It was a rainy London afternoon. Alex Shiraz placed the official letter on the mahogany table between himself and Norman and sat back in his chair. He wasn’t in the mood to read its contents, let alone comment on the changes his lawyer had made to increase the severity of the notice. Alex had far too much on his mind to preoccupy himself with the despicable actions of a conniving crook. Someone he once thought could potentially become a proper client.
Alex loathed cheats. The business of high finance, however, was replete with them and he’d met his fair share of miscreants. He momentarily focused on a framed picture on Norman’s desk. A black and white family photo. Norman, his wife and three daughters smiling into the camera. The background suggested Oman but Alex wasn’t certain.
“What’s going on?” said Norman. “Don’t you want to read it?”
“Let’s put it on hold,” said Alex.
Norman looked at Alex with surprise but didn’t put up a struggle. He saw the expression of sheer exhaustion in Alex’s eyes.
“That’s fine. You’ve got plenty of time to sue the bastard.”
The Savoy Hotel (two weeks prior)
Alex knew that £200,000 was the best he could get – below the £350,000 he was owed. He thought about it again and accepted the loss. The alternative was taking Daniel to court and that’s not a path he was eager to take, even though he had threateningly voiced the possibility. Were the sum a little higher, perhaps. But he had too much going on at the time and a law suit brought with it far too much negative energy.
Alex extended his arm out. The coffee marks near the bottom of the porcelain cup next to him looked sinister and the remaining drops of white coffee curdled into ugly clouds that, to his gaze and with the natural light that pierced through the glass dome in the Savoy Hotel foyer, foreshadowed trouble. Yet Alex chose to be optimistic. His belief in a favourable outcome, perhaps a bit naive, subdued all negative thoughts.
Their hands met over the table right above a half-eaten plate of scrambled eggs and avocado on brown toast. Alex had little appetite that morning.
He accepted Daniel’s unsteady handshake as guarantee, even though the tenuous grip said otherwise and the perfunctory smile on his face disappeared just as quickly as it formed below the pencil moustache Alex had come to detest.
Alex sat back in his chair, ran his fingers through his hair, bit his lower lip and, without hesitation, firmly addressed the man sitting across from him.
“I hope this matter will finally be resolved.”
“Of course,” said Daniel blankly. “We shook on it.”
There was nothing more to be said. Alex stood up, thanked Daniel for breakfast and left the table. He stepped out of the hotel and opened his umbrella before emerging from the covered entrance into a downpour. He walked onto the Strand and then in the direction of Covent Garden.
Daniel had no intention of paying.
Two months earlier
The sound of the dead phone line rang loud in Alex’s ear. The German tycoon hung up the phone as soon as he recognised Alex’s voice.
This was the seventh, maybe eight, time it happened. The only way Alex could get hold of Daniel anymore was by calling from an unknown number. The latter never answered the phone if he knew it was Alex calling. Because he owed the ibanker money and didn’t want to pay.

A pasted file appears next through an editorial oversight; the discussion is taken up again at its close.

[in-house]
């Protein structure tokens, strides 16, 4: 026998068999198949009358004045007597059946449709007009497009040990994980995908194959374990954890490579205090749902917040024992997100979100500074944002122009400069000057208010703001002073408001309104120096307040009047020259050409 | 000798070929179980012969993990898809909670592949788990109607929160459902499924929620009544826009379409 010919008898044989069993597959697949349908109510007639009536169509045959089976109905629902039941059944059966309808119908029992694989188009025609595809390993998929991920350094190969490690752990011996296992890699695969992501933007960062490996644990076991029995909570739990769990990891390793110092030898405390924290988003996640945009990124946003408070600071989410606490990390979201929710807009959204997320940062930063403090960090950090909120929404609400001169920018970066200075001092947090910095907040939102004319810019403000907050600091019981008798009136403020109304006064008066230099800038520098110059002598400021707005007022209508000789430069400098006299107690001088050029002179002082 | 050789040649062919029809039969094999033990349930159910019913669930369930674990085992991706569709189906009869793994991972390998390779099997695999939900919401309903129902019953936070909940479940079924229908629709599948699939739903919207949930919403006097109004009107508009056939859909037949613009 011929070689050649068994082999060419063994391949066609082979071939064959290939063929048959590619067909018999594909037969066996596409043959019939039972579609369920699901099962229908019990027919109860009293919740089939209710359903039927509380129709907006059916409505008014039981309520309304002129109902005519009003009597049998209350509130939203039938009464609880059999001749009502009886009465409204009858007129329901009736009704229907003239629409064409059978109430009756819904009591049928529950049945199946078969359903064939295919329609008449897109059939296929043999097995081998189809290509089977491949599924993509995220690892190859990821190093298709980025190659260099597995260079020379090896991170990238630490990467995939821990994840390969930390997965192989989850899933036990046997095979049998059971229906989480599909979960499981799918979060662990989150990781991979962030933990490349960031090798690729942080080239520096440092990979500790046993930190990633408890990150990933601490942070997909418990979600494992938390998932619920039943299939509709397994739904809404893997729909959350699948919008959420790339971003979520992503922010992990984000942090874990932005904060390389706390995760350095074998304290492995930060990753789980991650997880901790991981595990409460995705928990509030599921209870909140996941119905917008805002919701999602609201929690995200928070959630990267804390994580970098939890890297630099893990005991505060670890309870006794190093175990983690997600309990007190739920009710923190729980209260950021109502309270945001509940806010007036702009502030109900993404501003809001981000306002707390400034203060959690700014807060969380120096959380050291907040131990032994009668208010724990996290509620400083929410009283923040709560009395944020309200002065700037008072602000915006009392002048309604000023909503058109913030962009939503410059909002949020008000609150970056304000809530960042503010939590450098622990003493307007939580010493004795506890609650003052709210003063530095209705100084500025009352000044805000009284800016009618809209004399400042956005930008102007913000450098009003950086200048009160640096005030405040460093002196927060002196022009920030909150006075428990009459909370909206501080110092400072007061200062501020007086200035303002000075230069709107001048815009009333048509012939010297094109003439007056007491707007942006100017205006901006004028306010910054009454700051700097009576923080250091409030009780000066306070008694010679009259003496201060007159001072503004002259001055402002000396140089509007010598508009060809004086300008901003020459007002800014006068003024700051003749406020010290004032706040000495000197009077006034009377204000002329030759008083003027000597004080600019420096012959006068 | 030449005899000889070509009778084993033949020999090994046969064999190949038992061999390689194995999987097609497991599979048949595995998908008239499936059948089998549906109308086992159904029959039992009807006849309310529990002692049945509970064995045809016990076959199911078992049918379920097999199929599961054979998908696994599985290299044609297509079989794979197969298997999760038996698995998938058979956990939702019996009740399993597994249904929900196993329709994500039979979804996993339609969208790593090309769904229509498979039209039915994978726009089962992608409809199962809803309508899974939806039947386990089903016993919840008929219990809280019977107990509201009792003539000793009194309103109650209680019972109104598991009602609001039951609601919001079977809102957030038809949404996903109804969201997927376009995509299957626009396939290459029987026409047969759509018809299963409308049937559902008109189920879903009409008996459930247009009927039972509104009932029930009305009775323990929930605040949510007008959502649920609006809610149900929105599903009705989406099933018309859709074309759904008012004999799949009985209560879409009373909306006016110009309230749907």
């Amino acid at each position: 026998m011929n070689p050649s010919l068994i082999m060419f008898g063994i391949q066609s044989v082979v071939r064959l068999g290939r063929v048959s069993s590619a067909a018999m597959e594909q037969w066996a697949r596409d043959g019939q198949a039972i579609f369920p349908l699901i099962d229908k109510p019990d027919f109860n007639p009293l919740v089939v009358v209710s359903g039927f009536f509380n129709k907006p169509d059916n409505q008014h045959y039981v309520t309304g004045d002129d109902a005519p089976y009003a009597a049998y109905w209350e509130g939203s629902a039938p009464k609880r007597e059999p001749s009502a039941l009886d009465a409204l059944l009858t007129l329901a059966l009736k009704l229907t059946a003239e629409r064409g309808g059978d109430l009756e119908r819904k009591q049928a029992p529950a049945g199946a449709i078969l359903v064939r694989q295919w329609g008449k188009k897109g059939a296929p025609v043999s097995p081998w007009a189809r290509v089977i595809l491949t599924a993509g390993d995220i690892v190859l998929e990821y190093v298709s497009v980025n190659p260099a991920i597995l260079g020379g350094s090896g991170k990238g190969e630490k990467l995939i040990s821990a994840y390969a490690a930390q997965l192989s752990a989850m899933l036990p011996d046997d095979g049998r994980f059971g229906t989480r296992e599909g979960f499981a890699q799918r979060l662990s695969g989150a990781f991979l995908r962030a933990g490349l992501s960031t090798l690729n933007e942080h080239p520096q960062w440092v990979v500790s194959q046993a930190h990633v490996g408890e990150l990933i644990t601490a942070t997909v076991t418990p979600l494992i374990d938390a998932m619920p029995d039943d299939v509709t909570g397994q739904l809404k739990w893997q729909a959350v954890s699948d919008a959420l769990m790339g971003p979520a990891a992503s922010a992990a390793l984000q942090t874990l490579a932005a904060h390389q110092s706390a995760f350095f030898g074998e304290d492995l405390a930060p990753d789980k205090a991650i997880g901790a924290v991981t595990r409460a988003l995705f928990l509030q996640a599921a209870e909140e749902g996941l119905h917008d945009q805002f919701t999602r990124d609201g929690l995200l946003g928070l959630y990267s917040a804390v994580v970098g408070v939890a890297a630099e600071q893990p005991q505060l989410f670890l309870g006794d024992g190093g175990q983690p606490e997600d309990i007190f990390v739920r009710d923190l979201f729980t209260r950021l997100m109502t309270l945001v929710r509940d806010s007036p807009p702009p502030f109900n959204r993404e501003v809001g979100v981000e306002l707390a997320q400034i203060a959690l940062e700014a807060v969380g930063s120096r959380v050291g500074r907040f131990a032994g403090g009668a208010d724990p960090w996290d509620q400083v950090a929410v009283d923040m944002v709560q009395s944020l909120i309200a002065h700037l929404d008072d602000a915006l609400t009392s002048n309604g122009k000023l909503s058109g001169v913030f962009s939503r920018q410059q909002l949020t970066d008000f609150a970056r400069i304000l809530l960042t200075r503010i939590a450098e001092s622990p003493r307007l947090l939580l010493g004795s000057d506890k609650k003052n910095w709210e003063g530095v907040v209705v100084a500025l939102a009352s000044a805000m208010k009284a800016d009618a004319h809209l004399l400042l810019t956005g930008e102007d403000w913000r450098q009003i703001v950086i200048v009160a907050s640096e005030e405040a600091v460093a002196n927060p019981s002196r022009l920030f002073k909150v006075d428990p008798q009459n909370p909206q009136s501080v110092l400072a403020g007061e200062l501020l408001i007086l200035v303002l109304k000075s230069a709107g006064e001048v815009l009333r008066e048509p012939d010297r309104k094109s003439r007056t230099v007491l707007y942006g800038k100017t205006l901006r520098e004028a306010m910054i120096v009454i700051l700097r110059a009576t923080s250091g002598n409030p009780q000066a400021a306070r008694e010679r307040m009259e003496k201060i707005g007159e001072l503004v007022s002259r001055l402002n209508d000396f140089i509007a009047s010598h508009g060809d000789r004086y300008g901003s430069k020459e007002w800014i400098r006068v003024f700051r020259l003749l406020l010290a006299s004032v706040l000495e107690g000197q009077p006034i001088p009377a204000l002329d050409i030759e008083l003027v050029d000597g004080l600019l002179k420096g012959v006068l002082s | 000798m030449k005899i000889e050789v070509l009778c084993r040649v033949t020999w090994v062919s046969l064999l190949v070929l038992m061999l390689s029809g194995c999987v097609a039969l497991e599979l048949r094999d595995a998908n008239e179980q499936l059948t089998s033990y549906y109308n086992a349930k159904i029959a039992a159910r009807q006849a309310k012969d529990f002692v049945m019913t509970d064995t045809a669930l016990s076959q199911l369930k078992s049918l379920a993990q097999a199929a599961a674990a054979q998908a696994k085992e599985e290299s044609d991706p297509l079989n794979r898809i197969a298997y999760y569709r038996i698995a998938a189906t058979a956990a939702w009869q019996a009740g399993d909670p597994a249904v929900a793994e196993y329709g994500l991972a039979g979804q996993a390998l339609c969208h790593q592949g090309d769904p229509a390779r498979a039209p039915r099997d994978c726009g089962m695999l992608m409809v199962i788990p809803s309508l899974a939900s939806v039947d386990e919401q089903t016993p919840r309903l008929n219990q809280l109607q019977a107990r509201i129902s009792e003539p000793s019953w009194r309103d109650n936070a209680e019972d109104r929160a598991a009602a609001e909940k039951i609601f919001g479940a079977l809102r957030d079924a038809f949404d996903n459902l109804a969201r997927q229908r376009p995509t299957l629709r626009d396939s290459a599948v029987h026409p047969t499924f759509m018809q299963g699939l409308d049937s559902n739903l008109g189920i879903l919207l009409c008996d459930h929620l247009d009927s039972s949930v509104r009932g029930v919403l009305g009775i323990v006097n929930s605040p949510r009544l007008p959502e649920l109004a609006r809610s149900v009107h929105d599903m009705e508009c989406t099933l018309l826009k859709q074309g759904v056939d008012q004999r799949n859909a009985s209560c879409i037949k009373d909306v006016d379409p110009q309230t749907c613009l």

Alex dialled Daniel once more and got his voicemail.
“Daniel, we have a legal contract in place. I’ve raised you money and you are obligated to pay me. If we go to court you’ll end up paying more money. I’m ready to settle this once and for all.”
Further calls and e-mails went unanswered, until one day Daniel asked Alex to meet him at the Savoy.
Earlier in the year, Alex had raised millions of dollars in short term debt for Daniel’s firm from a large Middle Eastern investor and the very moment the capital landed in Daniel’s hands he was never to be heard from again. Four days after the deal was concluded, Alex bumped into him by chance on Mayfair’s Mount Street and confronted him about his success fee. The latter went so far as to claim he already knew the investor and therefore would not pay the former. It was a very poor excuse and a drastic change in tone and behaviour displayed by the man who, in the months and weeks leading up to the deal, practically begged Alex to push the deal over the line and had in fact approved for the ibanker to reach out to the investor.
76 Days after the Savoy encounter
“Can you talk?” read the text message from Amanda.
Alex was seated on the grass with his legs stretched wide. He was just about switch off notifications on his phone and go for a run through Hyde Park. He decided he’d talk to her afterwards. She was an investment officer in the Middle Eastern fund that invested in Daniel’s business.
He texted: “Going for a run. Will call you after.”
“Sounds good,” Amanda texted back. “It’s about Daniel.”
Alex furrowed his brows. A run normally helped him clear his mind but the emotions his former client’s name aroused within him wouldn’t allow it. The run could wait. He dialled Amanda.
Alex listened while she spoke. Then he hung up the phone.
The revelation took him by complete surprise. Not only did Daniel face criminal investigations for wrongdoings but he was on the verge of losing his business empire. Luckily, the investor had already been paid back. Daniel, however, had some difficult times ahead of him, to say the least.
Alex switched off notifications on his phone. He did not start running right away. The news about his debtor left him pensive. It forced a loud exhale. Then a complacent smile. He looked around at the beautifully manicured lawn surrounding him. Time to file a suit, he thought to himself.
Karma is a bitch, he murmured to himself.
He took off running.